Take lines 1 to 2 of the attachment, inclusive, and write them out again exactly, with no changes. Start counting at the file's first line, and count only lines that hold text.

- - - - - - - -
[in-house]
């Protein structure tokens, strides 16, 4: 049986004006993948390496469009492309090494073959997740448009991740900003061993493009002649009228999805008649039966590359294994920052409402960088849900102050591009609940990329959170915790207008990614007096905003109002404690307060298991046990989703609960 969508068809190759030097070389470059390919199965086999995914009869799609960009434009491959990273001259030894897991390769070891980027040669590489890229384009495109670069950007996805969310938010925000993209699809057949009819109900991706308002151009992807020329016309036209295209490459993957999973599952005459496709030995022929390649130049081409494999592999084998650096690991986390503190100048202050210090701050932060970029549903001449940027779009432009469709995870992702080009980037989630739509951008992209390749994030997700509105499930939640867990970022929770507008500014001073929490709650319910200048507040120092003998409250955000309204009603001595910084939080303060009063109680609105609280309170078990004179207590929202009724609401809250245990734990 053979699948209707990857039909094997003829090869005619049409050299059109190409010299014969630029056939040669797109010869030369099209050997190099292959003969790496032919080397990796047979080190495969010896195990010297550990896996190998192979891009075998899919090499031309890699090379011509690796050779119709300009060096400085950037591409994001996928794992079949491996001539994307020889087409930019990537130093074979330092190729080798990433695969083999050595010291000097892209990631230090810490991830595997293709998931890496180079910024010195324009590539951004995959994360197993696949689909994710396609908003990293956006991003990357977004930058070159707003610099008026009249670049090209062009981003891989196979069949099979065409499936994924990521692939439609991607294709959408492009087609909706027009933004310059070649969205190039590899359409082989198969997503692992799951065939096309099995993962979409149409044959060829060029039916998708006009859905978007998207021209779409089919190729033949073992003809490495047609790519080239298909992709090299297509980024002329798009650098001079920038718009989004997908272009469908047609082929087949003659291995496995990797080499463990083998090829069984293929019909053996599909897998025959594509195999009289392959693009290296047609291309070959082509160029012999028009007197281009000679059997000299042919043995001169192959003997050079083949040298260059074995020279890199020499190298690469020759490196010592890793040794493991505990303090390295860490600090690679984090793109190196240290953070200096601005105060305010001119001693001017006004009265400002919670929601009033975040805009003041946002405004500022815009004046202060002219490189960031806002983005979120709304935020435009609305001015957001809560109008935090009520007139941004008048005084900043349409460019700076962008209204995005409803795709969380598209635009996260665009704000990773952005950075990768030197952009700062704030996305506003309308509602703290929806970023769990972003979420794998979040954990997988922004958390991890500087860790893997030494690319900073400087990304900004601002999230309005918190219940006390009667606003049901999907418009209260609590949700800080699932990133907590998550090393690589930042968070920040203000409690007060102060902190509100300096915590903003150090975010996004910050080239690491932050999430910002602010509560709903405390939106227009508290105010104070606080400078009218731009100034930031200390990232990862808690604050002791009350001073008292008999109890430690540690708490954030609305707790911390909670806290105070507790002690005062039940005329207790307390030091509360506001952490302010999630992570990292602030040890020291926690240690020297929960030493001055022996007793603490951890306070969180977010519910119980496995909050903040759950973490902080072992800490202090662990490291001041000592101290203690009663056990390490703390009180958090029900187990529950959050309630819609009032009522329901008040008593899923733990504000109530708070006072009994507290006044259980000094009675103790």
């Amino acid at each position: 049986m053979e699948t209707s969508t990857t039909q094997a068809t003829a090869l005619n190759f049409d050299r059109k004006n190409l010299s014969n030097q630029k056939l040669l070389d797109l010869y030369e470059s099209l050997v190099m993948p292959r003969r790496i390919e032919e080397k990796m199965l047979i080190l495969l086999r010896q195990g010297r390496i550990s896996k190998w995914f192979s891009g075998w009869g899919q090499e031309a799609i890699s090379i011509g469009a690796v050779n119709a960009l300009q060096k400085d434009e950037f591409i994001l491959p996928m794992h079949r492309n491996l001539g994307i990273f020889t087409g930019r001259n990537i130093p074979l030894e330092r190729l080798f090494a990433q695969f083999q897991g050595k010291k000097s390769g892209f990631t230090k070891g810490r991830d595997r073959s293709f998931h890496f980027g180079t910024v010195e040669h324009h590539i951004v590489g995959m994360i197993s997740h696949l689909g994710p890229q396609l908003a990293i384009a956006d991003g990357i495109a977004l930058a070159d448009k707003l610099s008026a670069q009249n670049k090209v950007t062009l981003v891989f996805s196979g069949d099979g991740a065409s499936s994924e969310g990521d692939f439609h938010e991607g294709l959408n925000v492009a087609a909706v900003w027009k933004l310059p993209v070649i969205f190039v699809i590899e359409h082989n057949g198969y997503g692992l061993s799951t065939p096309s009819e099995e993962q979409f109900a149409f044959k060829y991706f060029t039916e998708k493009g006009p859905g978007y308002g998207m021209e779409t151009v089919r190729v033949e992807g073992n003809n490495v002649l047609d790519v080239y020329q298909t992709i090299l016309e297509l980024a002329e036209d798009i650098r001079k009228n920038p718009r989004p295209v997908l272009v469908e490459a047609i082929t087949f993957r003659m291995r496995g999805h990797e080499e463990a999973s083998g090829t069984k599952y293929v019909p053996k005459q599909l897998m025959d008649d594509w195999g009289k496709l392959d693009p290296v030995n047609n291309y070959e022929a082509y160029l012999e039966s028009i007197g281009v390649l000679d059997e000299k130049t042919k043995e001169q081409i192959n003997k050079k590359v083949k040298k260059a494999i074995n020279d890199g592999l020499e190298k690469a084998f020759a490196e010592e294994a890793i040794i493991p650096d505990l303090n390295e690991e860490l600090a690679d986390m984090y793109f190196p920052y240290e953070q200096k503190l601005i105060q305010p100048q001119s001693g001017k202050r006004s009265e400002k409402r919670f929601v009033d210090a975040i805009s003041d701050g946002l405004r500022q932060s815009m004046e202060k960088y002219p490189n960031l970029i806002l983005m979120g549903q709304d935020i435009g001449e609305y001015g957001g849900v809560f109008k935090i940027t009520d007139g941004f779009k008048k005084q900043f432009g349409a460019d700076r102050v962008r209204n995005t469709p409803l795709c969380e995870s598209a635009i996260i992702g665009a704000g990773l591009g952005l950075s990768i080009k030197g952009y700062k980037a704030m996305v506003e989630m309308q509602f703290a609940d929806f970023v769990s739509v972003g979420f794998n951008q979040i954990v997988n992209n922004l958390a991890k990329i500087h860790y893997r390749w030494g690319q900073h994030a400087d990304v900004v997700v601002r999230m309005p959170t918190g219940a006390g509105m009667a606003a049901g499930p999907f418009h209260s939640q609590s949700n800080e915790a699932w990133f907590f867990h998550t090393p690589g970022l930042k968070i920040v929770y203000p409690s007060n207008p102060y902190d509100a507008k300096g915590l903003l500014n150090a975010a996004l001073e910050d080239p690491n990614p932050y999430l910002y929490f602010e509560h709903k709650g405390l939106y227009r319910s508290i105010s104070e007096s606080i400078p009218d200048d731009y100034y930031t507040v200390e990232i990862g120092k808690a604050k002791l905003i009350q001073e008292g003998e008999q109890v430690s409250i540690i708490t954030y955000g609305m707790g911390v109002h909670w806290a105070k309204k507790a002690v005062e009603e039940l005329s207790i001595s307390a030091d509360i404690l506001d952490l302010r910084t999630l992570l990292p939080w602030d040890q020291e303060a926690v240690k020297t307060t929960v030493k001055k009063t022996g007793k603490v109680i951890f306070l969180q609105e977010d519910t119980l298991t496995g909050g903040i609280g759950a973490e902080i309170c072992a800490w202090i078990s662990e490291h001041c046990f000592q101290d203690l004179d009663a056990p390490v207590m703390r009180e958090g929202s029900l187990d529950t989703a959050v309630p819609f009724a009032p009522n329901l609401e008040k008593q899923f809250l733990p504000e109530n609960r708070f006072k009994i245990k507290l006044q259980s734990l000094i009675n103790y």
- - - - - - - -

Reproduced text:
[in-house]
């Protein structure tokens, strides 16, 4: 049986004006993948390496469009492309090494073959997740448009991740900003061993493009002649009228999805008649039966590359294994920052409402960088849900102050591009609940990329959170915790207008990614007096905003109002404690307060298991046990989703609960 969508068809190759030097070389470059390919199965086999995914009869799609960009434009491959990273001259030894897991390769070891980027040669590489890229384009495109670069950007996805969310938010925000993209699809057949009819109900991706308002151009992807020329016309036209295209490459993957999973599952005459496709030995022929390649130049081409494999592999084998650096690991986390503190100048202050210090701050932060970029549903001449940027779009432009469709995870992702080009980037989630739509951008992209390749994030997700509105499930939640867990970022929770507008500014001073929490709650319910200048507040120092003998409250955000309204009603001595910084939080303060009063109680609105609280309170078990004179207590929202009724609401809250245990734990 053979699948209707990857039909094997003829090869005619049409050299059109190409010299014969630029056939040669797109010869030369099209050997190099292959003969790496032919080397990796047979080190495969010896195990010297550990896996190998192979891009075998899919090499031309890699090379011509690796050779119709300009060096400085950037591409994001996928794992079949491996001539994307020889087409930019990537130093074979330092190729080798990433695969083999050595010291000097892209990631230090810490991830595997293709998931890496180079910024010195324009590539951004995959994360197993696949689909994710396609908003990293956006991003990357977004930058070159707003610099008026009249670049090209062009981003891989196979069949099979065409499936994924990521692939439609991607294709959408492009087609909706027009933004310059070649969205190039590899359409082989198969997503692992799951065939096309099995993962979409149409044959060829060029039916998708006009859905978007998207021209779409089919190729033949073992003809490495047609790519080239298909992709090299297509980024002329798009650098001079920038718009989004997908272009469908047609082929087949003659291995496995990797080499463990083998090829069984293929019909053996599909897998025959594509195999009289392959693009290296047609291309070959082509160029012999028009007197281009000679059997000299042919043995001169192959003997050079083949040298260059074995020279890199020499190298690469020759490196010592890793040794493991505990303090390295860490600090690679984090793109190196240290953070200096601005105060305010001119001693001017006004009265400002919670929601009033975040805009003041946002405004500022815009004046202060002219490189960031806002983005979120709304935020435009609305001015957001809560109008935090009520007139941004008048005084900043349409460019700076962008209204995005409803795709969380598209635009996260665009704000990773952005950075990768030197952009700062704030996305506003309308509602703290929806970023769990972003979420794998979040954990997988922004958390991890500087860790893997030494690319900073400087990304900004601002999230309005918190219940006390009667606003049901999907418009209260609590949700800080699932990133907590998550090393690589930042968070920040203000409690007060102060902190509100300096915590903003150090975010996004910050080239690491932050999430910002602010509560709903405390939106227009508290105010104070606080400078009218731009100034930031200390990232990862808690604050002791009350001073008292008999109890430690540690708490954030609305707790911390909670806290105070507790002690005062039940005329207790307390030091509360506001952490302010999630992570990292602030040890020291926690240690020297929960030493001055022996007793603490951890306070969180977010519910119980496995909050903040759950973490902080072992800490202090662990490291001041000592101290203690009663056990390490703390009180958090029900187990529950959050309630819609009032009522329901008040008593899923733990504000109530708070006072009994507290006044259980000094009675103790």